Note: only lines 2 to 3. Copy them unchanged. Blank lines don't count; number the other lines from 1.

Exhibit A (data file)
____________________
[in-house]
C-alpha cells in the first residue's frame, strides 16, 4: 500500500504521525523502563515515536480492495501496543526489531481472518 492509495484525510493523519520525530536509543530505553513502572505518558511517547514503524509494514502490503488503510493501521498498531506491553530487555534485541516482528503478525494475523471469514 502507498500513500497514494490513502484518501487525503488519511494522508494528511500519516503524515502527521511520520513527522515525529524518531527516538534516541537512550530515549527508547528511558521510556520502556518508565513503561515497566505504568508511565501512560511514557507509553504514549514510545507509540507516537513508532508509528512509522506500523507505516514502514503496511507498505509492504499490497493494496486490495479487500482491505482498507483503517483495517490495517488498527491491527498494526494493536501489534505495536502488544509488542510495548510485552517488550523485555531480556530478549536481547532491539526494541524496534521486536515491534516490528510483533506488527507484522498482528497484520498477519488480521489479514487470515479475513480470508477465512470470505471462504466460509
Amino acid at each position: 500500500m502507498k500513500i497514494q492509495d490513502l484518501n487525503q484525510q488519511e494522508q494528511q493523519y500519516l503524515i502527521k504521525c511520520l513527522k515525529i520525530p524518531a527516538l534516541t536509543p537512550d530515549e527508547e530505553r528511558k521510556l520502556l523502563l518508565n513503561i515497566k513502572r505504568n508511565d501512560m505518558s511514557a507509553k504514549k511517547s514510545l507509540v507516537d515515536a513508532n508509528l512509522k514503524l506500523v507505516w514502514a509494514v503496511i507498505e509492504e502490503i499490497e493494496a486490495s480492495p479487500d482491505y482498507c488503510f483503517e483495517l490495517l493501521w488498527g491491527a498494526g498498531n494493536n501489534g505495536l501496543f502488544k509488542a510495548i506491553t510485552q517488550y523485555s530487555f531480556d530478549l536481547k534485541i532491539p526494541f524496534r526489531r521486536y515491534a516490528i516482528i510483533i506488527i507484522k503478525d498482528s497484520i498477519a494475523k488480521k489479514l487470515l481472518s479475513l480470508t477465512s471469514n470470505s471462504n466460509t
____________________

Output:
C-alpha cells in the first residue's frame, strides 16, 4: 500500500504521525523502563515515536480492495501496543526489531481472518 492509495484525510493523519520525530536509543530505553513502572505518558511517547514503524509494514502490503488503510493501521498498531506491553530487555534485541516482528503478525494475523471469514 502507498500513500497514494490513502484518501487525503488519511494522508494528511500519516503524515502527521511520520513527522515525529524518531527516538534516541537512550530515549527508547528511558521510556520502556518508565513503561515497566505504568508511565501512560511514557507509553504514549514510545507509540507516537513508532508509528512509522506500523507505516514502514503496511507498505509492504499490497493494496486490495479487500482491505482498507483503517483495517490495517488498527491491527498494526494493536501489534505495536502488544509488542510495548510485552517488550523485555531480556530478549536481547532491539526494541524496534521486536515491534516490528510483533506488527507484522498482528497484520498477519488480521489479514487470515479475513480470508477465512470470505471462504466460509
Amino acid at each position: 500500500m502507498k500513500i497514494q492509495d490513502l484518501n487525503q484525510q488519511e494522508q494528511q493523519y500519516l503524515i502527521k504521525c511520520l513527522k515525529i520525530p524518531a527516538l534516541t536509543p537512550d530515549e527508547e530505553r528511558k521510556l520502556l523502563l518508565n513503561i515497566k513502572r505504568n508511565d501512560m505518558s511514557a507509553k504514549k511517547s514510545l507509540v507516537d515515536a513508532n508509528l512509522k514503524l506500523v507505516w514502514a509494514v503496511i507498505e509492504e502490503i499490497e493494496a486490495s480492495p479487500d482491505y482498507c488503510f483503517e483495517l490495517l493501521w488498527g491491527a498494526g498498531n494493536n501489534g505495536l501496543f502488544k509488542a510495548i506491553t510485552q517488550y523485555s530487555f531480556d530478549l536481547k534485541i532491539p526494541f524496534r526489531r521486536y515491534a516490528i516482528i510483533i506488527i507484522k503478525d498482528s497484520i498477519a494475523k488480521k489479514l487470515l481472518s479475513l480470508t477465512s471469514n470470505s471462504n466460509t